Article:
That’s bad socialism, because is doesn’t help the vast majority of the people. It only helps those with money who can afford to buy politicians. Any of you ever bought a politician, had him write legislation just to make you, personally, richer? I didn’t think so, but that’s how bad socialism works.
The Great Recession I just mentioned is a stunning, almost unimaginable example of bad socialism. It was caused by native capitalist greed and by bought politicians loosening the regulations on banks making mortgage loans. The banks went crazy, loaning trillions of dollars to people who they knew would never be able to make the payments. You might reasonably ask, why did they do it?
First, because they made obscene amounts of money doing it, and their time horizons are not especially long. It was the Wild, Wild West. You made money while the making was good.
But more importantly, they knew that when the shit hit the fan, bad socialism would bail them out. Which is exactly what happened.
While five million middle and working class families lost their homes to foreclosure, the government transferred trillions of dollars to the banks, owned by the wealthiest people in the world, so that their capital, which they liquidated through their own sociopathic greed, would be restored. There is not a better illustration of bad socialism available today. Or, maybe there is.
There’s an even bigger scandal of capitalism destroying itself and everything around it, and needing to reined in by common sense socialism, that is, by people coming together to solve common problems that none of us could solve on our own. It’s the climate crisis.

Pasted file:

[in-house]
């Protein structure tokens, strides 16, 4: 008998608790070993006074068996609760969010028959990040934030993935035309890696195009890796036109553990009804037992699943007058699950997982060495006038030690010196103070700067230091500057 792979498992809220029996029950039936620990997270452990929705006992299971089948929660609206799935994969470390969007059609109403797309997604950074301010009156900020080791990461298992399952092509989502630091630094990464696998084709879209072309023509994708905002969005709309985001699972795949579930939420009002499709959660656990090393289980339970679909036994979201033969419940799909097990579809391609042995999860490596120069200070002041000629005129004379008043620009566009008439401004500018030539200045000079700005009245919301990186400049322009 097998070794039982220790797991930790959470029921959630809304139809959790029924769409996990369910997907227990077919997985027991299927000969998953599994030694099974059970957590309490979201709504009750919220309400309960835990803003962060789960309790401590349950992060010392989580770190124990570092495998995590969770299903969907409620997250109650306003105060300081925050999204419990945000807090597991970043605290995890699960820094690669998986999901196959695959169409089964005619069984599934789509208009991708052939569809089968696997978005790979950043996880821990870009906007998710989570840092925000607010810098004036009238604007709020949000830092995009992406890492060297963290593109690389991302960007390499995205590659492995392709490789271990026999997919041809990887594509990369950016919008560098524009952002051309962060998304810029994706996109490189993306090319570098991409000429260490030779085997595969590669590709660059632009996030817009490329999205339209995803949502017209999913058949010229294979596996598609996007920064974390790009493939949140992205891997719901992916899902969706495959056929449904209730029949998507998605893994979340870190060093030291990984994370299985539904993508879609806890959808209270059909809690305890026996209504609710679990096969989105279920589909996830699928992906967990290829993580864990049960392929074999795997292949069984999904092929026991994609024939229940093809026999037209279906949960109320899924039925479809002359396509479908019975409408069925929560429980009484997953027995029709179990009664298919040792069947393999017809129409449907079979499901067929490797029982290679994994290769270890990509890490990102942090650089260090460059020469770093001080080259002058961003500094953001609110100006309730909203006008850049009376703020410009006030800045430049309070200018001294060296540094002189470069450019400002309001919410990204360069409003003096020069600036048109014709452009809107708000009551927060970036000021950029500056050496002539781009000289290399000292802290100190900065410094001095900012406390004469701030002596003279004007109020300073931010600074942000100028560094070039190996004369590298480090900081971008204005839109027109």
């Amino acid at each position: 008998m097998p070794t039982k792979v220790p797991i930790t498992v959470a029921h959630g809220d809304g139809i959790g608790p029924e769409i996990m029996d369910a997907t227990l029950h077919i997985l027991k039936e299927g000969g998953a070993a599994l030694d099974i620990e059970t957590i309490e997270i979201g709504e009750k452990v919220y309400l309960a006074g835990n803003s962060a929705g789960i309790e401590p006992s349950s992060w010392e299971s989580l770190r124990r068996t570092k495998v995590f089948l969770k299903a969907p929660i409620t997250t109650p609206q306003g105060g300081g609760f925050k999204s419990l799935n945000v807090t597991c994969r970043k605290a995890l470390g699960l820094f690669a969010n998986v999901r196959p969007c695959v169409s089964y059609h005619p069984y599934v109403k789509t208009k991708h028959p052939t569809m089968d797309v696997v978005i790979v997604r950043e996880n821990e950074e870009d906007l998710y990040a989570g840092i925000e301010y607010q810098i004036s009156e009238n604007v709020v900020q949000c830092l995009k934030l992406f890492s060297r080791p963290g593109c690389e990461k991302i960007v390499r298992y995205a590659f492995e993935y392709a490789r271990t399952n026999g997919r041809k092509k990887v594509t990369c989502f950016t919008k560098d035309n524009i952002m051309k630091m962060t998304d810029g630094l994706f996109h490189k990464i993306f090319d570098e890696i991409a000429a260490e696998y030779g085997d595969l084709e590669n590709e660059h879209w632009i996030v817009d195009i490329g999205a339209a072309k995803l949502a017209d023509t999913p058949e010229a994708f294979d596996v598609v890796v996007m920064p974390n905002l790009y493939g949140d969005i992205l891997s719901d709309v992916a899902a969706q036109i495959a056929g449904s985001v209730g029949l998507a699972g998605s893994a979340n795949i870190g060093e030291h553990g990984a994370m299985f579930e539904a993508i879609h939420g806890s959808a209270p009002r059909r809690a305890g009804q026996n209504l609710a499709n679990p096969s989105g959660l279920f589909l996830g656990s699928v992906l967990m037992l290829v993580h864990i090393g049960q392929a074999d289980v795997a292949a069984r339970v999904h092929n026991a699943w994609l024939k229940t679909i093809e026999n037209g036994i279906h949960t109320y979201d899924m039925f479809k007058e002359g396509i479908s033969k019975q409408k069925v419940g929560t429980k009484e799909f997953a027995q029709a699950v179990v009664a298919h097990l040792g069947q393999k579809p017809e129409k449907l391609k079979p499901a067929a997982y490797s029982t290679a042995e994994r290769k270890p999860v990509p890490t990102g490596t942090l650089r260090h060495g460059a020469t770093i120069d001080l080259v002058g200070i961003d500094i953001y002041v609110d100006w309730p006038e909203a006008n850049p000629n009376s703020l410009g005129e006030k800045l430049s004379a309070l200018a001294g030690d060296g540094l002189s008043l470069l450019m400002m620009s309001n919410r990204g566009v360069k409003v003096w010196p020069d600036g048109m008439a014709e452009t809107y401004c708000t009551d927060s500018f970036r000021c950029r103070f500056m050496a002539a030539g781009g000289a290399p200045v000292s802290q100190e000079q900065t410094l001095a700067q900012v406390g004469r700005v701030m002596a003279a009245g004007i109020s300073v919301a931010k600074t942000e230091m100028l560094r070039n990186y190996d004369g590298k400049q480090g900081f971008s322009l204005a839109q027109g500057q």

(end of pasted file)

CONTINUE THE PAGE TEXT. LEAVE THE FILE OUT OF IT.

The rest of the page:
The climate crisis is the greatest threat facing the planet today. That’s not me saying so. It’s the scientists. And let’s not be hypocritical about believing the scientists, OK? If you use a cell phone, or a computer, if you watch television or fly on airplanes or take prescription drugs, heck, if you just drive a car, then your life is made better by, and is protected by, scientists.
The scientists say that we are on the brink of boiling the planet to death. Why?
Because oil and fossil fuel companies have created the insane public fiction that the common atmosphere of the earth, the one that all life depends on, is their private sewer. So, they can dump 12 billion tons of carbon into “their” sewer every year, and to hell with everyone else, including all life forms on the planet.
But the atmosphere of the earth is something that is “owned,” if you will, by every person on the planet, indeed, by every living thing on the planet. It is not the private possession, as capitalism would have it, of the oil companies, even though they make trillions of dollars a year peddling that fiction.
There isn’t an issue facing us today where the need for a common solution, which is to say socialism, is of greater urgency.